This will help you set up tasks to complete in Step 4:

  • Low-hanging fruit that can be done relatively quickly
  • Harder things that require additional analysis or discussion with coauthors
  • Groups of comments that are relevant to multiple reviewers

Step 4: Follow Step 3’s game plan to implement changes in the manuscript

There are different philosophies (and variation in norms across fields) but generally try to make an edit in response to each comment. Pick your battles.

If you feel the reviewer is asking for something that is already in the text or irrelevant to the article’s stated purpose, revisit Step 1 and consider whether the manuscript needs clarity. If that is the case, the manuscript might simply need a clarifying phrase or sentence, or else rearranging some text. If the reviewer asks for things that you feel are outside the scope of the paper (eg, turning your cross-sectional analysis into a longitudinal study) then you can address the comment by adding clarifying text in the introduction to be more precise about your research question and the gap you are filling and then adding a sentence to your limitations section.

If there are comments that group together, it can be helpful to tackle all at the same time as part of a large set of edits.

Step 5: Do a careful proofread of the revised manuscript

If you have made it this far, congratulations! You are in the homestretch. Edit, maybe more like mile 20 of a marathon, when it really starts to get painful. But there really is an end in sight!

Do a careful proofread for inadvertent typos introduced during the revisions and to ensure the revised text flows. Check that you are still within the formatting guidelines. Mostly likely, you added more text during the revision (Step 4) and you may need to streamline text throughout the manuscript to meet the journal’s word count limits.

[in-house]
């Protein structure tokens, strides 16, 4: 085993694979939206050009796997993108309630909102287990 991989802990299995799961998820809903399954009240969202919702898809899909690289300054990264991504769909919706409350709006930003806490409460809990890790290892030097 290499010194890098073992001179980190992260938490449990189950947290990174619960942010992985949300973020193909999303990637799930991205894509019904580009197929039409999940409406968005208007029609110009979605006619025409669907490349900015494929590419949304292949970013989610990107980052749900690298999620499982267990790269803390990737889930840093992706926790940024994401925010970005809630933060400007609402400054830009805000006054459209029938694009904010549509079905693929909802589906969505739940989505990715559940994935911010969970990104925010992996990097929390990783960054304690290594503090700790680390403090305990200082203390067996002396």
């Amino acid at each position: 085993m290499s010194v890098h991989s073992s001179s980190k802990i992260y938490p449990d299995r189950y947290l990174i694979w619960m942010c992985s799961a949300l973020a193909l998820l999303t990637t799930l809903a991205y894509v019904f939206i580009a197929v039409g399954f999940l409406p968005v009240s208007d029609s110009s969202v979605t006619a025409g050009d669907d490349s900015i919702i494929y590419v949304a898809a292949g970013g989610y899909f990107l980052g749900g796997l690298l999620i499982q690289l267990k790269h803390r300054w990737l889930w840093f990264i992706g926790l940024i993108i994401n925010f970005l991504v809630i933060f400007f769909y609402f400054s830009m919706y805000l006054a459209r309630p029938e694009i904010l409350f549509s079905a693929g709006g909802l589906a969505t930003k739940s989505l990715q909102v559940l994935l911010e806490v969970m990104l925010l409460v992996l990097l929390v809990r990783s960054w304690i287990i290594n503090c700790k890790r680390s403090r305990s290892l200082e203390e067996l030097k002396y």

Step 6: Finish your response memo

Underneath each item in Step 2, write a short response about how you addressed the comment. Be as specific as possible including listing page and line numbers and reproducing relevant text in the letter (see samples).

Your goal is to make it very easy for reviewers and editors to skim the response and feel satisfied that you addressed each comment. Reviewers are busy and providing vague responses can create cranky reviewers (who did additional work to investigate whether you made revisions) and potentially new comments (as they will be reading the manuscript fresh). Be very mindful of your tone and be polite. Fighting back against your reviewers is a bad strategy.

There are mixed opinions on whether you should say, “this was an excellent idea” in specific comments – because then responses where you don’t editorialize to thank for the specific suggestion may be interpreted by reviewers as you not appreciating their feedback. There are also mixed opinions on the expected length of the response under each item. In health journals, a nice strategy is to streamline your response memo to help your reviewers skim the revision. However, other fields may have an expectation for a longer response memo in more of an essay format – if you publish in multiple disciplines, ask your mentors for guidance.

Step 7: Provide coauthors an opportunity to review the final draft before submission

If you are lead author, the revision is ultimately your responsibility. However, some coauthors may be particularly helpful with addressing some groups of comments or can assist with a final proofread.

If you are working with a government agency, it is important to let your colleagues know about the changes in case they raise questions with the agency clearance process.

Step 8: Create “clean” and “track changes” versions of the revised manuscript